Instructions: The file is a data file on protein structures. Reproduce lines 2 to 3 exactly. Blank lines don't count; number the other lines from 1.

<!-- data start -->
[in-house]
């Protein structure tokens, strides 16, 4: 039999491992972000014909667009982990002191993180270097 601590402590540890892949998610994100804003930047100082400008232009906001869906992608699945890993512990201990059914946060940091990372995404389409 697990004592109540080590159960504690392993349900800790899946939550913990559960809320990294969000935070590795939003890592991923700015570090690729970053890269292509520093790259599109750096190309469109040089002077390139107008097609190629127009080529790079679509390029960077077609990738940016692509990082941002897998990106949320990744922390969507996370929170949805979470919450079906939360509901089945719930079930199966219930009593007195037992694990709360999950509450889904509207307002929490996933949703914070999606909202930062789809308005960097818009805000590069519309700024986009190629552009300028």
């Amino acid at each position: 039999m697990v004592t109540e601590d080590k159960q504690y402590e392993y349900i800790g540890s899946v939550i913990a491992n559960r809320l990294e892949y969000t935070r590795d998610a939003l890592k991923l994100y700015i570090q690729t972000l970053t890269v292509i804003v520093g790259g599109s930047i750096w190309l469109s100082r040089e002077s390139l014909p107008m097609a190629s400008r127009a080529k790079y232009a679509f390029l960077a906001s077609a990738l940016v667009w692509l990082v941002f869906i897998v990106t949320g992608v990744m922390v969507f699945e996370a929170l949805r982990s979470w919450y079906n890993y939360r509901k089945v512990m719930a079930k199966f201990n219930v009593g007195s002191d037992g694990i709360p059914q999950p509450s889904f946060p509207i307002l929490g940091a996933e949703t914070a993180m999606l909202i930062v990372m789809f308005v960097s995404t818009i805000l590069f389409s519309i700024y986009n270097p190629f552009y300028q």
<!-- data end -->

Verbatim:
């Protein structure tokens, strides 16, 4: 039999491992972000014909667009982990002191993180270097 601590402590540890892949998610994100804003930047100082400008232009906001869906992608699945890993512990201990059914946060940091990372995404389409 697990004592109540080590159960504690392993349900800790899946939550913990559960809320990294969000935070590795939003890592991923700015570090690729970053890269292509520093790259599109750096190309469109040089002077390139107008097609190629127009080529790079679509390029960077077609990738940016692509990082941002897998990106949320990744922390969507996370929170949805979470919450079906939360509901089945719930079930199966219930009593007195037992694990709360999950509450889904509207307002929490996933949703914070999606909202930062789809308005960097818009805000590069519309700024986009190629552009300028």
């Amino acid at each position: 039999m697990v004592t109540e601590d080590k159960q504690y402590e392993y349900i800790g540890s899946v939550i913990a491992n559960r809320l990294e892949y969000t935070r590795d998610a939003l890592k991923l994100y700015i570090q690729t972000l970053t890269v292509i804003v520093g790259g599109s930047i750096w190309l469109s100082r040089e002077s390139l014909p107008m097609a190629s400008r127009a080529k790079y232009a679509f390029l960077a906001s077609a990738l940016v667009w692509l990082v941002f869906i897998v990106t949320g992608v990744m922390v969507f699945e996370a929170l949805r982990s979470w919450y079906n890993y939360r509901k089945v512990m719930a079930k199966f201990n219930v009593g007195s002191d037992g694990i709360p059914q999950p509450s889904f946060p509207i307002l929490g940091a996933e949703t914070a993180m999606l909202i930062v990372m789809f308005v960097s995404t818009i805000l590069f389409s519309i700024y986009n270097p190629f552009y300028q």